I would also suggest that you have less to worry about if you disclose your condition, than perhaps you would have in the past. See below:

 
I'm no expert but would think that diagnosed and ongoing depression would mean that you aren't signing a gat out any time soon or being sent somewhere that might exacerbate it. Is the depression a recent thing with a specific trigger like losing a loved one or something that has reared its head throughout your life?
I've got depression on my medical records for an episode 10 years before I joined the reserves, and it almost stopped me from getting in, I had to appeal it twice and be evaluated and signed off by a doctor to confirm it was no longer an issue.
As others have said you're best letting your CoC know about it and going to the med board and they will decide from there if you're suitable to deploy or not, and hopefully help you get it sorted if they value you as a soldier.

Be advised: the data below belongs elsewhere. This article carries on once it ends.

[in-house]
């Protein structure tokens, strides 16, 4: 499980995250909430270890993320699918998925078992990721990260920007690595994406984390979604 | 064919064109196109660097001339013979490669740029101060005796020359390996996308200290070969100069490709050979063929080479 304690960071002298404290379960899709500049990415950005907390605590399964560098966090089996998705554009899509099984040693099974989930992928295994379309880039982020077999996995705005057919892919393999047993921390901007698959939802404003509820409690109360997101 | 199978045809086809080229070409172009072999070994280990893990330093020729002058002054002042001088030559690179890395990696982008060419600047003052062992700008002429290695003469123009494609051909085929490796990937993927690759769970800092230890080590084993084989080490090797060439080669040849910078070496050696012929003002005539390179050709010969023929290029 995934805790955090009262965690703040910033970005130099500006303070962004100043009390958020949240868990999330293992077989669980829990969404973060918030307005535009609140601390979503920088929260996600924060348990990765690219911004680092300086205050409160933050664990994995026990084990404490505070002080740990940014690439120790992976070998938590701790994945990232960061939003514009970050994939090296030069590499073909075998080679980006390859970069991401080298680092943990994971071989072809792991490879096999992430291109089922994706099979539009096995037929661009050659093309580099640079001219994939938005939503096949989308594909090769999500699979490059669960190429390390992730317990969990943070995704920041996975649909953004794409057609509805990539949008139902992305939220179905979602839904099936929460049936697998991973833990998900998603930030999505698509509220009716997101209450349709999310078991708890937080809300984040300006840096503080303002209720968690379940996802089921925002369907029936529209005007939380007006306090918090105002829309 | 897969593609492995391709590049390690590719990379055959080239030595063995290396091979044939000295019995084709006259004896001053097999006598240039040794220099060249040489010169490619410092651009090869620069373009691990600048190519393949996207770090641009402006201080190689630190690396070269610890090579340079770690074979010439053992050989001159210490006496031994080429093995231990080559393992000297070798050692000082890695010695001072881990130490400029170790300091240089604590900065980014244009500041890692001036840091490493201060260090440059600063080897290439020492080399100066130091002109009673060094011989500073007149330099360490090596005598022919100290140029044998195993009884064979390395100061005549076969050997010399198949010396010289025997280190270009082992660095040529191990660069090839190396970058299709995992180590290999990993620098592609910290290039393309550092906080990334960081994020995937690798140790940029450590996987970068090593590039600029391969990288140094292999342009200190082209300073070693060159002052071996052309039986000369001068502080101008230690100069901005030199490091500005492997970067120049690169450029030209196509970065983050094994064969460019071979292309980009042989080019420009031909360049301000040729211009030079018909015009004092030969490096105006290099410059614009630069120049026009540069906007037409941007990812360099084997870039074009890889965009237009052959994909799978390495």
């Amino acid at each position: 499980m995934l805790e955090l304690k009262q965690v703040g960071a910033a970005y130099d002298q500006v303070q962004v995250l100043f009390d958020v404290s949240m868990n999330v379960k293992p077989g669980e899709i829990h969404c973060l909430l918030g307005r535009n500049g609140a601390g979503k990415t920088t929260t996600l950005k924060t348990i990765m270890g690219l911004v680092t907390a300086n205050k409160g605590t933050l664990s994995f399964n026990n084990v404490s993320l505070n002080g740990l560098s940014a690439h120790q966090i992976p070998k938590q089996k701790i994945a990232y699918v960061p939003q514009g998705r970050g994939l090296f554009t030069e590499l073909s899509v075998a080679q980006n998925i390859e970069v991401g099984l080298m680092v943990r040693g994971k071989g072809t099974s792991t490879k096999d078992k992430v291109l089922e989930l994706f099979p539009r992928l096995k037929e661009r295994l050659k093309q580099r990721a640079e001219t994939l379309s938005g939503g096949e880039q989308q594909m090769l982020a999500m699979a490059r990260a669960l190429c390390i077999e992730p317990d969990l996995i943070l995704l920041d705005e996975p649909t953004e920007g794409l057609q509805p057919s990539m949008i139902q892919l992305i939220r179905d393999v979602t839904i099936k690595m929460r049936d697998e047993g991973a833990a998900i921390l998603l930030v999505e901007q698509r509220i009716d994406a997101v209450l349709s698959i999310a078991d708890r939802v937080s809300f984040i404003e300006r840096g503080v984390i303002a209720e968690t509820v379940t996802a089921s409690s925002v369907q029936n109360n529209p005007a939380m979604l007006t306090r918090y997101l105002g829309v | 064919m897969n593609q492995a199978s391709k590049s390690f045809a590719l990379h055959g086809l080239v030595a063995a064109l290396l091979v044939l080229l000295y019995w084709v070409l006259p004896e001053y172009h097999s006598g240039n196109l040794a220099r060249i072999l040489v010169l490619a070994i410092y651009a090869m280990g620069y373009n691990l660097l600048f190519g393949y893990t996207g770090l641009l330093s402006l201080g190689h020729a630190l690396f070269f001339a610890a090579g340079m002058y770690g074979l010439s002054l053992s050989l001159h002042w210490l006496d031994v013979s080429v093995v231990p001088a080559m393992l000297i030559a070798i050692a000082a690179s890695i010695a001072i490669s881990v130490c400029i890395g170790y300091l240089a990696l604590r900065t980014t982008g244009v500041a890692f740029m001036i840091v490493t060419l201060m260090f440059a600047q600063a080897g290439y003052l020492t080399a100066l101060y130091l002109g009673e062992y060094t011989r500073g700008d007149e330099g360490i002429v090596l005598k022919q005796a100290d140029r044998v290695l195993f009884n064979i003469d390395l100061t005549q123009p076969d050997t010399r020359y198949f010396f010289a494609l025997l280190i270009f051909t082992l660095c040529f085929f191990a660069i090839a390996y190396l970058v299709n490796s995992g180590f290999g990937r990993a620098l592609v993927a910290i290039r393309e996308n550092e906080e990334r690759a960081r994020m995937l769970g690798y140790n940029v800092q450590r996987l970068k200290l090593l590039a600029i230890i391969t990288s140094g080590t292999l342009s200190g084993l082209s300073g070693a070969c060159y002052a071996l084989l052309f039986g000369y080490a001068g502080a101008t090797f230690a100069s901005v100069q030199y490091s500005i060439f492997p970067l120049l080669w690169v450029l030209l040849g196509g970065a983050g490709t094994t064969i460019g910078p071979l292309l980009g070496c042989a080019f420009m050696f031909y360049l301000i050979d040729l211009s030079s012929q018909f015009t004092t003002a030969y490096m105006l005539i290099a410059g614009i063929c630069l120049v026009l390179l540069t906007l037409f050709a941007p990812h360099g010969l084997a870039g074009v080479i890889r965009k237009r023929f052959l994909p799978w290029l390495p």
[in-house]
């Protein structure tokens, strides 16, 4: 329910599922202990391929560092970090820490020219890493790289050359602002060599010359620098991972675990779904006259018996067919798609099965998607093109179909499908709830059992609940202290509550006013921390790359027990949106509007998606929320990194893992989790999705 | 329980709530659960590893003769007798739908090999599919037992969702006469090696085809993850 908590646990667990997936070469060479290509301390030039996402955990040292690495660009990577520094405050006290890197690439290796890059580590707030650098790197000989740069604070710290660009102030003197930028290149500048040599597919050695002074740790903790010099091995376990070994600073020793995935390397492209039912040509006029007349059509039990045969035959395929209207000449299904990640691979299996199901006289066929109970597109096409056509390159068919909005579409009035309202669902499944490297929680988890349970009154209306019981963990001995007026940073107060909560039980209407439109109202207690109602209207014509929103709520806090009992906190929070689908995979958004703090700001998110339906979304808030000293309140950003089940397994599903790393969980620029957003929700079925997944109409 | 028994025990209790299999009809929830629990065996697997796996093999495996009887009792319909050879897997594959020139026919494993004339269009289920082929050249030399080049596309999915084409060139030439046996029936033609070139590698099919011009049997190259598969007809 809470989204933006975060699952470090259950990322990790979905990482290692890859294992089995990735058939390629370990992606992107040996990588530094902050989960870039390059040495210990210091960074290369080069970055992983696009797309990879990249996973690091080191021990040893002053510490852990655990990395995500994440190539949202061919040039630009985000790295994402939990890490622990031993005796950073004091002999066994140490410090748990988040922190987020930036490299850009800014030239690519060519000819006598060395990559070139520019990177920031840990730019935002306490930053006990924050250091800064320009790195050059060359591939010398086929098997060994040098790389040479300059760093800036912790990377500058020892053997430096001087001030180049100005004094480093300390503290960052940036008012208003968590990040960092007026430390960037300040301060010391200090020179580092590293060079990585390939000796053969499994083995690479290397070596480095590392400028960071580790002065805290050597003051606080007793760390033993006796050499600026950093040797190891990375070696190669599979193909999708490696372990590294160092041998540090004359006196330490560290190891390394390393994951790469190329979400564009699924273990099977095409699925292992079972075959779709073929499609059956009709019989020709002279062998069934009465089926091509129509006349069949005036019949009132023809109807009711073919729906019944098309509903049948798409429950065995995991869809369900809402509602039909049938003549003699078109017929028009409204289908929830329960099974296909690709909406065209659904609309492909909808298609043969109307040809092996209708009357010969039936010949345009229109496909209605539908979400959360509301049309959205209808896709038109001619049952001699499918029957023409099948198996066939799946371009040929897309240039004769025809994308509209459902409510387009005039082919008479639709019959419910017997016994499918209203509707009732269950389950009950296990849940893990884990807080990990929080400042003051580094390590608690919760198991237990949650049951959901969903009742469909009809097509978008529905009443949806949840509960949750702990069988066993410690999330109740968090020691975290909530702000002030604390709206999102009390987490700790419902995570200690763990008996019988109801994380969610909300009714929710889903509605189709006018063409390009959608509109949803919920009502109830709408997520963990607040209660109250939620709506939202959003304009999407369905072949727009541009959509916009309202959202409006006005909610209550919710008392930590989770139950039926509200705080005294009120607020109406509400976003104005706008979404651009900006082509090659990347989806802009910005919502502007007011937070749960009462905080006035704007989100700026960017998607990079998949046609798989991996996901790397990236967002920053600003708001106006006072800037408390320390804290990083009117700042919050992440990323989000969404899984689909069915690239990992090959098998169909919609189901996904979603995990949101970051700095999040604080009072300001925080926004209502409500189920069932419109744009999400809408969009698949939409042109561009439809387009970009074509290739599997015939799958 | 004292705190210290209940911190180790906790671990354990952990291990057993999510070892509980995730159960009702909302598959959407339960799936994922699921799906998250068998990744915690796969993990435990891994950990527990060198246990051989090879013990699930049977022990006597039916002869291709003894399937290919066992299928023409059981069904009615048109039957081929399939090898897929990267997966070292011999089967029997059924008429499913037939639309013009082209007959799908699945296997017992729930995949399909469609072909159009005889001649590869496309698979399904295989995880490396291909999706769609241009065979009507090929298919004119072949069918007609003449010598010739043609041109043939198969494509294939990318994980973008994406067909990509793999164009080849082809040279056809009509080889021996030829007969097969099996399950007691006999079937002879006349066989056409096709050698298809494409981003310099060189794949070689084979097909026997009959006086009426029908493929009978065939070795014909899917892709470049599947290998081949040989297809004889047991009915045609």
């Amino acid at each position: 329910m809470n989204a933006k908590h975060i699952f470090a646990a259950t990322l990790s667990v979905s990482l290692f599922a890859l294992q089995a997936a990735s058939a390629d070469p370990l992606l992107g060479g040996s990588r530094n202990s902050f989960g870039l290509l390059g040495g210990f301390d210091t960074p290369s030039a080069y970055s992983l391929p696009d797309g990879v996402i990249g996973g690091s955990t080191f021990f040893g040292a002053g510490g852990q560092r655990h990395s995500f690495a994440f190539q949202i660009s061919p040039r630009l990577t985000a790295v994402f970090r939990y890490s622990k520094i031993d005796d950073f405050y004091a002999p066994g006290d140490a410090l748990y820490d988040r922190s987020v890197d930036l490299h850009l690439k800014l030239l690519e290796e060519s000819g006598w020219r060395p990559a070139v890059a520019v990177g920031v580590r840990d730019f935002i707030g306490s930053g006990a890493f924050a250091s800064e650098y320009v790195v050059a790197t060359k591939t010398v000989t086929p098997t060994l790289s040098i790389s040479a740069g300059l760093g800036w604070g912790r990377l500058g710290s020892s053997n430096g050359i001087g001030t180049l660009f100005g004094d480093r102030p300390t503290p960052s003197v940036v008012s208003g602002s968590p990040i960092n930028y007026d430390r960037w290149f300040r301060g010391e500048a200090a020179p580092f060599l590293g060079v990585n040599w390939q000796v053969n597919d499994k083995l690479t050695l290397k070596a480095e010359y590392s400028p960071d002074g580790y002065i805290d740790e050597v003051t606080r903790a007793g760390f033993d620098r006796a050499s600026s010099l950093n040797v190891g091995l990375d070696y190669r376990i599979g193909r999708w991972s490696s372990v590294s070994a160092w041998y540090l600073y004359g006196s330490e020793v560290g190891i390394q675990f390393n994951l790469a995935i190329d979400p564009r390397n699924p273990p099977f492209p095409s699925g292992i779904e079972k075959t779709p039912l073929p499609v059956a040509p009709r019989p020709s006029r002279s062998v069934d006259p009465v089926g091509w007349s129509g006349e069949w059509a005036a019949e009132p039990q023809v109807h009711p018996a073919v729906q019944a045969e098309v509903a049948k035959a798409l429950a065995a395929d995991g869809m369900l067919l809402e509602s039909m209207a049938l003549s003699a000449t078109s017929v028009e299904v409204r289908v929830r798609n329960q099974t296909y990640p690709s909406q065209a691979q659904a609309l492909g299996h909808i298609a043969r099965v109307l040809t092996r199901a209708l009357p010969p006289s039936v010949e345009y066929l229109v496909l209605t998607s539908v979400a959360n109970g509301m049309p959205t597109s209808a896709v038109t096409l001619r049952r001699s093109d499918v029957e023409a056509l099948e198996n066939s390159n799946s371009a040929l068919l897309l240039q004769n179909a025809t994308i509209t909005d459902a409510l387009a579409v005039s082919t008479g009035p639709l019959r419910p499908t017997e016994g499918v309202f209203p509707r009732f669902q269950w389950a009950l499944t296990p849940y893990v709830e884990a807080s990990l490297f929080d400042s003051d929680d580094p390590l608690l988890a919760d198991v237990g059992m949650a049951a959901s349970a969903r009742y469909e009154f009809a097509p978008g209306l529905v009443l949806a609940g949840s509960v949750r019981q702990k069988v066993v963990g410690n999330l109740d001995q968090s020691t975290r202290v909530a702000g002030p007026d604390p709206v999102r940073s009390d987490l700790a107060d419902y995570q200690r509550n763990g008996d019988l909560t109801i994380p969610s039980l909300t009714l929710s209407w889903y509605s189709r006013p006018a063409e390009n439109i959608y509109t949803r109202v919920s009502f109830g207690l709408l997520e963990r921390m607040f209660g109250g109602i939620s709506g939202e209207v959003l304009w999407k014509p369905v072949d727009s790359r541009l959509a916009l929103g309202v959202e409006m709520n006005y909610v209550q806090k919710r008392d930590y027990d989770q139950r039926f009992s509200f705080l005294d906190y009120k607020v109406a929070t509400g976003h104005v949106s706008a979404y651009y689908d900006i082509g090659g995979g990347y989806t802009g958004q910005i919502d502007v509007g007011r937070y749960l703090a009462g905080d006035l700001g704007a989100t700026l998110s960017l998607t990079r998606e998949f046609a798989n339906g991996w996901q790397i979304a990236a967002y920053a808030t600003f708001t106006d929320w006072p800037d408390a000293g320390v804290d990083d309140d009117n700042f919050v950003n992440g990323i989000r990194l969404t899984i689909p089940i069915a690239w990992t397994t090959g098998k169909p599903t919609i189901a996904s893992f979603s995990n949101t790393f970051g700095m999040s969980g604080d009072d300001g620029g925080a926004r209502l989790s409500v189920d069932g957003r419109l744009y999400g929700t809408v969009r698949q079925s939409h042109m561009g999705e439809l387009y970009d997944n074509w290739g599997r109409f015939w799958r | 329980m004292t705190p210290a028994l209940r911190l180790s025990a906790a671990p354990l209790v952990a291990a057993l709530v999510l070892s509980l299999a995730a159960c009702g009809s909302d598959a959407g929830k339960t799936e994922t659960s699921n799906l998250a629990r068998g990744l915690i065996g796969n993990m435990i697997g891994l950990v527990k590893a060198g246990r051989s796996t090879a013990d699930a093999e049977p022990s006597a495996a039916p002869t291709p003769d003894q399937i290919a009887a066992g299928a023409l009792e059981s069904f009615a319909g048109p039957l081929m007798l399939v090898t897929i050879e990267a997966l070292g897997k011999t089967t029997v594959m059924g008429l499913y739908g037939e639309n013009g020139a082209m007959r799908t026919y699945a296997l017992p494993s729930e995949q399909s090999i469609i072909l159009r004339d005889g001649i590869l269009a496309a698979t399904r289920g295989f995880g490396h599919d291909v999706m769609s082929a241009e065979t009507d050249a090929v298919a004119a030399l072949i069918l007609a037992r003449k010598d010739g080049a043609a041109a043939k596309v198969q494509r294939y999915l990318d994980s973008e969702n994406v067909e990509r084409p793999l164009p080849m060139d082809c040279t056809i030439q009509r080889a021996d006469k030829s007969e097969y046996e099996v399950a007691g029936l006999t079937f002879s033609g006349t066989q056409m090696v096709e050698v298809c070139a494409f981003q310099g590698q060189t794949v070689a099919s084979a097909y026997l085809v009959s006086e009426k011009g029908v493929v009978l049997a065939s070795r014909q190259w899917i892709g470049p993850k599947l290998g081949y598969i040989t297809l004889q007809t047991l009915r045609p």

If this reply helps in anyway then I’ve made a difference!
I joined the reserves in 98, came out of training in 99 and signed up to go on tour with 2 RGJ to Kosovo.
Over my 8 years I did 3 tours and I loved my time serving and I left in 2006
After I left, in 2014 I was diagnosed with CPTSD, my head was a mess!
Cutting to now I’m a new man after doing nearly a hundred sessions of therapy over 16 months.
In 2019 I had a serious mental health breakdown and ended up doing 4.5 months on remand for going toe to toe with armed police outside my house because I wanted them to shoot me! And put me out of my misery!
Through my therapy it became apparent that it wasn’t all the fault of my time on tour but my childhood that I’d put to bed hidden for years and that I joined the army because it brought structure to my life and that my time on tour only exacerbated the problem
When I came out I was a mental grenade waiting to go off!!!
When I was in uniform I forgot about my outside life and always worked to the best of my ability.
My point is that whatever issues you have now in your civi life you might think that you can make them disappear by going on tour!
you might do well but if you have any respect for your other lads you owe it to them that you haveissues that need dealing with because in all fairness you are a liability.